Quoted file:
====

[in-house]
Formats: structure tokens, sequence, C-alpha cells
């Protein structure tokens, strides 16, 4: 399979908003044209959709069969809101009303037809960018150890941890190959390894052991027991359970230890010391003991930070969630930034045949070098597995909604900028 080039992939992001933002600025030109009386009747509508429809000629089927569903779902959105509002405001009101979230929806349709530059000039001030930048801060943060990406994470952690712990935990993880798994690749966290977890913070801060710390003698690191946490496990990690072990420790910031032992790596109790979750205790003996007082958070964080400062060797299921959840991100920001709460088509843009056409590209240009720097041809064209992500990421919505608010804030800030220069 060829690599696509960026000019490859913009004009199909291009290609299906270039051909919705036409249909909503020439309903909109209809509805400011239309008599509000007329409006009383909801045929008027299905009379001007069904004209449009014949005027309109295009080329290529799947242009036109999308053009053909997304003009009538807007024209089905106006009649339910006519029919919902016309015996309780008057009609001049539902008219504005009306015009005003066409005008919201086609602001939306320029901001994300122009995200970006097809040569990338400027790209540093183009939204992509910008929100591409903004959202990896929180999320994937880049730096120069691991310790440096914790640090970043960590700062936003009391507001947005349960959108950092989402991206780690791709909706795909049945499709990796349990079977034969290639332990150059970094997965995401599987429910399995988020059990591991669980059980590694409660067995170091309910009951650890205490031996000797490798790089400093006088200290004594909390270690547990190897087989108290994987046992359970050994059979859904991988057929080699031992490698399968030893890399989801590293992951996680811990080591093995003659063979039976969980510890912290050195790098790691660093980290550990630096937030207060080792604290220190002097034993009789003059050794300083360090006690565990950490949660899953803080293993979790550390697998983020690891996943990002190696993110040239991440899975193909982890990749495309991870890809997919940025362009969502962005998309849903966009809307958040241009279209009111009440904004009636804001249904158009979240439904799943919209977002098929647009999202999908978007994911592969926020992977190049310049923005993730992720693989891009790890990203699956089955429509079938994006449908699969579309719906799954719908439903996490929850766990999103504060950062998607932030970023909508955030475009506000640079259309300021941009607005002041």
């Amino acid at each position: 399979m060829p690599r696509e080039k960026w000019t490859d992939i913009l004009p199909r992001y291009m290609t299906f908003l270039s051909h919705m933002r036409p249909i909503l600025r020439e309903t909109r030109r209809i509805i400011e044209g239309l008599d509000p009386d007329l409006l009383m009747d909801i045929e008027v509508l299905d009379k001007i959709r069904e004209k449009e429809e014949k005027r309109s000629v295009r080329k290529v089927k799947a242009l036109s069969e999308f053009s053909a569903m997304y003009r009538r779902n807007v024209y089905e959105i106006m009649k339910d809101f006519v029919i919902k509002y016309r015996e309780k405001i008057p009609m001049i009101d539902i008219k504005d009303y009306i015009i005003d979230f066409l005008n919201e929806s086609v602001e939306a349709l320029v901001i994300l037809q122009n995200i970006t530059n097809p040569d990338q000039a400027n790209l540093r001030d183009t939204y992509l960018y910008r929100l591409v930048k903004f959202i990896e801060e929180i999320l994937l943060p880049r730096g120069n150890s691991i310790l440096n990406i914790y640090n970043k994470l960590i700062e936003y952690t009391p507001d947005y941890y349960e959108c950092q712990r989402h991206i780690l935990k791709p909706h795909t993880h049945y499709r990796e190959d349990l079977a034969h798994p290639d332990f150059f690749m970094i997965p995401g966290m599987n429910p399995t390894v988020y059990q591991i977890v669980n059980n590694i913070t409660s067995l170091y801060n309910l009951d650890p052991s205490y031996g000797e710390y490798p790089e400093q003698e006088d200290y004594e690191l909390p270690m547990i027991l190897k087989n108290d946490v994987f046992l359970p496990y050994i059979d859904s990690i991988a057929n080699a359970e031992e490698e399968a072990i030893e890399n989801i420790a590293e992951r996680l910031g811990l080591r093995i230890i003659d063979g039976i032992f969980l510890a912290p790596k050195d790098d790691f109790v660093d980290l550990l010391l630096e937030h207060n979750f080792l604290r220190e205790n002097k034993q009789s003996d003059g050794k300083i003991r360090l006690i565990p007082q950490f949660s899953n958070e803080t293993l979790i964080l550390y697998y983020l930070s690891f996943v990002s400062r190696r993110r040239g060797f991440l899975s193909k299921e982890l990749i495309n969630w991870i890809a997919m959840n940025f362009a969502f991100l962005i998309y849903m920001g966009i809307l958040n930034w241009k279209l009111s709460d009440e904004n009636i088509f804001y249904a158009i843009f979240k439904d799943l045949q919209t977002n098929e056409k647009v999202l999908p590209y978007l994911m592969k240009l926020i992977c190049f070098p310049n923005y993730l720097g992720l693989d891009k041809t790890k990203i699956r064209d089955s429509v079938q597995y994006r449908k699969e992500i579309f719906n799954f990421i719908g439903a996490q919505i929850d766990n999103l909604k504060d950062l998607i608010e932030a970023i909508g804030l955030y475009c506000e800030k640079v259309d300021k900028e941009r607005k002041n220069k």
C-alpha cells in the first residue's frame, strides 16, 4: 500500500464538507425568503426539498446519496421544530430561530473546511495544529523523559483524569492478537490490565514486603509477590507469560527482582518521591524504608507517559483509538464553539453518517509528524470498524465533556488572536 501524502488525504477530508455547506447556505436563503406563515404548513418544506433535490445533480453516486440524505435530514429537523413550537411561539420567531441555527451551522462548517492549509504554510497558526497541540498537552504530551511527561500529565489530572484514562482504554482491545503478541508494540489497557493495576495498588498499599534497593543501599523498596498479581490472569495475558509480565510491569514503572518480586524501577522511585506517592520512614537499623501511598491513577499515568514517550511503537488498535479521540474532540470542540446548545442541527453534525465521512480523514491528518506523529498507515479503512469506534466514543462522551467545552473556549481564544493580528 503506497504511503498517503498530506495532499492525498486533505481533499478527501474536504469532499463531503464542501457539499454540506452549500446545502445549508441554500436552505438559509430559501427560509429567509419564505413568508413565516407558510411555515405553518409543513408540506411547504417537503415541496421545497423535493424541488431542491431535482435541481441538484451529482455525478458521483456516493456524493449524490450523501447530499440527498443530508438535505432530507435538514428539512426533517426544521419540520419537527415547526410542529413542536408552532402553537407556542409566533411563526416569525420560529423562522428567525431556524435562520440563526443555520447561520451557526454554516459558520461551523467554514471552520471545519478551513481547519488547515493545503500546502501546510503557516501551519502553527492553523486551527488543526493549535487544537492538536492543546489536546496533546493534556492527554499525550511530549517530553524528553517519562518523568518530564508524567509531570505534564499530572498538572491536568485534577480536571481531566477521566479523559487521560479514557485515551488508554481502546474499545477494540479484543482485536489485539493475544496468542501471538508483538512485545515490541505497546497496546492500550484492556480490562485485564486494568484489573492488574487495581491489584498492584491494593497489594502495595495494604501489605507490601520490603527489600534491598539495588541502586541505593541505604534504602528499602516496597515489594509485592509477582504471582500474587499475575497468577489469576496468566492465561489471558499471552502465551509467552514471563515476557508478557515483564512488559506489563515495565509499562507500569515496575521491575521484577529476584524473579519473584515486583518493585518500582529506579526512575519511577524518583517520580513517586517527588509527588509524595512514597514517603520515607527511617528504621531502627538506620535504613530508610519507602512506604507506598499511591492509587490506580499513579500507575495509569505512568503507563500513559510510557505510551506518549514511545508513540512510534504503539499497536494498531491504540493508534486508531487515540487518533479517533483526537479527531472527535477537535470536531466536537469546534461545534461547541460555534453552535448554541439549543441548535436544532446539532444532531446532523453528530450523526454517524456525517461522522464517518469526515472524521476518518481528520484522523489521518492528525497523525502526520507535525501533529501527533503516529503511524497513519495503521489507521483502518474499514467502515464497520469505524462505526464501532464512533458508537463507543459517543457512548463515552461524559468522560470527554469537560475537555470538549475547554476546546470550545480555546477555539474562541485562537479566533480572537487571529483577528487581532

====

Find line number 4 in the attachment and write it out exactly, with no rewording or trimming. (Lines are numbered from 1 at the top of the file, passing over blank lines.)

């Amino acid at each position: 399979m060829p690599r696509e080039k960026w000019t490859d992939i913009l004009p199909r992001y291009m290609t299906f908003l270039s051909h919705m933002r036409p249909i909503l600025r020439e309903t909109r030109r209809i509805i400011e044209g239309l008599d509000p009386d007329l409006l009383m009747d909801i045929e008027v509508l299905d009379k001007i959709r069904e004209k449009e429809e014949k005027r309109s000629v295009r080329k290529v089927k799947a242009l036109s069969e999308f053009s053909a569903m997304y003009r009538r779902n807007v024209y089905e959105i106006m009649k339910d809101f006519v029919i919902k509002y016309r015996e309780k405001i008057p009609m001049i009101d539902i008219k504005d009303y009306i015009i005003d979230f066409l005008n919201e929806s086609v602001e939306a349709l320029v901001i994300l037809q122009n995200i970006t530059n097809p040569d990338q000039a400027n790209l540093r001030d183009t939204y992509l960018y910008r929100l591409v930048k903004f959202i990896e801060e929180i999320l994937l943060p880049r730096g120069n150890s691991i310790l440096n990406i914790y640090n970043k994470l960590i700062e936003y952690t009391p507001d947005y941890y349960e959108c950092q712990r989402h991206i780690l935990k791709p909706h795909t993880h049945y499709r990796e190959d349990l079977a034969h798994p290639d332990f150059f690749m970094i997965p995401g966290m599987n429910p399995t390894v988020y059990q591991i977890v669980n059980n590694i913070t409660s067995l170091y801060n309910l009951d650890p052991s205490y031996g000797e710390y490798p790089e400093q003698e006088d200290y004594e690191l909390p270690m547990i027991l190897k087989n108290d946490v994987f046992l359970p496990y050994i059979d859904s990690i991988a057929n080699a359970e031992e490698e399968a072990i030893e890399n989801i420790a590293e992951r996680l910031g811990l080591r093995i230890i003659d063979g039976i032992f969980l510890a912290p790596k050195d790098d790691f109790v660093d980290l550990l010391l630096e937030h207060n979750f080792l604290r220190e205790n002097k034993q009789s003996d003059g050794k300083i003991r360090l006690i565990p007082q950490f949660s899953n958070e803080t293993l979790i964080l550390y697998y983020l930070s690891f996943v990002s400062r190696r993110r040239g060797f991440l899975s193909k299921e982890l990749i495309n969630w991870i890809a997919m959840n940025f362009a969502f991100l962005i998309y849903m920001g966009i809307l958040n930034w241009k279209l009111s709460d009440e904004n009636i088509f804001y249904a158009i843009f979240k439904d799943l045949q919209t977002n098929e056409k647009v999202l999908p590209y978007l994911m592969k240009l926020i992977c190049f070098p310049n923005y993730l720097g992720l693989d891009k041809t790890k990203i699956r064209d089955s429509v079938q597995y994006r449908k699969e992500i579309f719906n799954f990421i719908g439903a996490q919505i929850d766990n999103l909604k504060d950062l998607i608010e932030a970023i909508g804030l955030y475009c506000e800030k640079v259309d300021k900028e941009r607005k002041n220069k």